China's Year of the Ox Not So Bullish

By: Tini Tran AP
By: Tini Tran AP

BEIJING (AP) - China welcomed the arrival Monday of the Year of the Ox with fireworks-filled celebrations, but the country's economic worries have already cast the new year in a more sober light.

Millions of Chinese gave a boisterous farewell to a tumultuous 2008 marked by a massive earthquake, the Olympics and a global economic crisis.

But in a somber Lunar New Year greeting, China's finance minister warned that balancing the budget this year would be increasingly difficult, the official Xinhua News Agency reported.

Xie Xuren described external and internal factors affecting China's development as "very severe" and said more difficulties had to be overcome to achieve steady and relatively fast economic growth, according to a statement posted on the ministry's Web site.

He urged officials to avoid unnecessary spending this year, with local governments ordered to curtail car purchases, catering, meetings and overseas travel.

The Chinese New Year, which marks the start of the Spring Festival, is the country's most important holiday. It is generally celebrated with lavish spending on elaborate meals and exchanges of "hong bao," or red envelopes stuffed with money.

But at the capital's legendary Quanjude Peking Duck Restaurant, marketing manager Yang Jing said the financial downturn is already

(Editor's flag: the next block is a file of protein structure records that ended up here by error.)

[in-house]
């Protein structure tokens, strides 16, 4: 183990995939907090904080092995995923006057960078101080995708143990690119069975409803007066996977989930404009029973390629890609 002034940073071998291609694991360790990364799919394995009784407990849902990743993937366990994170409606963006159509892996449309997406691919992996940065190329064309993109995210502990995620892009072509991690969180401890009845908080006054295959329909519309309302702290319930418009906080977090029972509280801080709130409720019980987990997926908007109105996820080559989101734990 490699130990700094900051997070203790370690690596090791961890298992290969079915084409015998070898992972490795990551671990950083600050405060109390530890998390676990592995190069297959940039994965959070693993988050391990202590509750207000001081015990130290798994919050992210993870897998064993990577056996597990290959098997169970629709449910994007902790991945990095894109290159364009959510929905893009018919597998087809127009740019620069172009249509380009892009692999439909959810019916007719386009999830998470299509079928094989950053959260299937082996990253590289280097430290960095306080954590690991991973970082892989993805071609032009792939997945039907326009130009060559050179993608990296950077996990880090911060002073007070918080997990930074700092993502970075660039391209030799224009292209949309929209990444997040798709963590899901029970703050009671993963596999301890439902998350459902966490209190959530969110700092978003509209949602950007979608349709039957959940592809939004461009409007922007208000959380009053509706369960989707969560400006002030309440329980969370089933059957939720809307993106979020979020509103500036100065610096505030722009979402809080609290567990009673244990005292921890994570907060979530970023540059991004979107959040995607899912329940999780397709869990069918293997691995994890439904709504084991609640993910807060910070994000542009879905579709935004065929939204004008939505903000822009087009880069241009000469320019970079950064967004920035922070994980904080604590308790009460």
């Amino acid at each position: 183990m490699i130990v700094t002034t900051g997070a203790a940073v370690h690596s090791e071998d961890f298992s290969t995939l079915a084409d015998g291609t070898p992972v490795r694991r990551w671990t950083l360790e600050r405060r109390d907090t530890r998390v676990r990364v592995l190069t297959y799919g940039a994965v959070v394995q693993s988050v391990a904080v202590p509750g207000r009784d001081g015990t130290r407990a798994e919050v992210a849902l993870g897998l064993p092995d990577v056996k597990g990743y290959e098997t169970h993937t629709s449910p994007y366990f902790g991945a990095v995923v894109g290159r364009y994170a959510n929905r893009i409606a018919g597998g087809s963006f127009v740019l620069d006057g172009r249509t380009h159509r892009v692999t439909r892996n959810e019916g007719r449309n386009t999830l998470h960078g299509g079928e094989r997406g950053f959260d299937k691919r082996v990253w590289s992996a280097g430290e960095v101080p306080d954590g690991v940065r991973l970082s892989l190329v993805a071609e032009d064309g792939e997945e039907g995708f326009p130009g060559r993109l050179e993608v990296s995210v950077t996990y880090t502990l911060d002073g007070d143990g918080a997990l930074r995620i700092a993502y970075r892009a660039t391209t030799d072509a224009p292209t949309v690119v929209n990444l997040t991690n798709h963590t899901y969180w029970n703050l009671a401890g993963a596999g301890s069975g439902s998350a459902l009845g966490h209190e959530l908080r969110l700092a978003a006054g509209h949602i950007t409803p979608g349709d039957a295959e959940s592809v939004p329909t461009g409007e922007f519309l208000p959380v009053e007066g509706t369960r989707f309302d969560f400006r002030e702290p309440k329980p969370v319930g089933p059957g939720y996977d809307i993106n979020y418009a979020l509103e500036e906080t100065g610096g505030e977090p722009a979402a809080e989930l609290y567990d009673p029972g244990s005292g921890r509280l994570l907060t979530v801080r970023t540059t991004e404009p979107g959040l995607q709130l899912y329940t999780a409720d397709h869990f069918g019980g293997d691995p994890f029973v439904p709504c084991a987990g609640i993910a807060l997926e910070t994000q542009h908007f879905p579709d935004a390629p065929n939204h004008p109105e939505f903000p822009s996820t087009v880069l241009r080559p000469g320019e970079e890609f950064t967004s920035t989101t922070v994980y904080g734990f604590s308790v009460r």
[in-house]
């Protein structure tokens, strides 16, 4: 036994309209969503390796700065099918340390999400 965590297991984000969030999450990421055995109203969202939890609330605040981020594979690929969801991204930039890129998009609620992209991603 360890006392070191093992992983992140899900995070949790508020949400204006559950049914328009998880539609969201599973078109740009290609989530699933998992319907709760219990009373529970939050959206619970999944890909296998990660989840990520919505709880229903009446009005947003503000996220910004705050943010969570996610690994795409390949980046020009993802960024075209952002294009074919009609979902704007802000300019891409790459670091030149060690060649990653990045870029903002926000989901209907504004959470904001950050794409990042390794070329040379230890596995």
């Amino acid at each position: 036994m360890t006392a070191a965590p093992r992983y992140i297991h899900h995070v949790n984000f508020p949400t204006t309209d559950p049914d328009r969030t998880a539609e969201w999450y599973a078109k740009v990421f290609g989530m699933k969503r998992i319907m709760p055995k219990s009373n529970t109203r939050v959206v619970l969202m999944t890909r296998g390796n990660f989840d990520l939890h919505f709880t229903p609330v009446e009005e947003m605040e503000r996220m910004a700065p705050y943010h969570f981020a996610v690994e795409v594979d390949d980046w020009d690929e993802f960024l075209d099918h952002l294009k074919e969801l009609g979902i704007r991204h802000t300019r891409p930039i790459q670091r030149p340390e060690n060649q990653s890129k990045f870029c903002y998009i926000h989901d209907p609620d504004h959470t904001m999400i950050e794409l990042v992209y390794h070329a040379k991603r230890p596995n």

having an effect on traditional feasting.

"People are feeling it's harder to make money in the economic crisis, so now the customers are more picky about details like food quality and prices. It's not that easy to take even one penny out of their pockets," Yang said.

The country's economic outlook for 2009 has been dampened by the
deepening global financial crisis, with China's 2008 annual growth down to a seven-year low of 9 percent. Thousands of factories have
closed in China's export-driven southeast, and estimates of job losses exceed 2 million.

Communist leaders have worried publicly about rising tensions and possible unrest as laid-off workers stream back to their hometowns. They have promised to create new jobs and are pressing employers to avoid more layoffs.

The State Council, China's Cabinet, announced measures Sunday to help college graduates find jobs, pledging to train 1 million unemployed graduates over the next three years to boost their qualifications.

Despite the grim forecast for the new year, merchants in the capital said fireworks sales were up 28 percent from last year, with some 230,000 fireworks packages sold by Sunday, Xinhua reported.

Meanwhile, a quirky challenge to state television's flashy Lunar New Year gala was dropped by Web sites and ended up only being broadcast by a satellite station with limited coverage in China, the show's organizer said.

Shi Mengqi had designed his show - which was to feature human beatbox rappers and bicycle stunts - as a grass-roots, laid-back alternative to its propaganda-laden competition.

Shi, a wedding planner who produces his own online TV shows, said he was in talks with eight or nine Chinese Web sites to broadcast his New Year show on Sunday night, but all of them backed out, claiming they were warned not to carry the program. He declined to identify the Web sites and said he didn't know who warned them.

(Copyright 2009 by The Associated Press. All Rights Reserved.)


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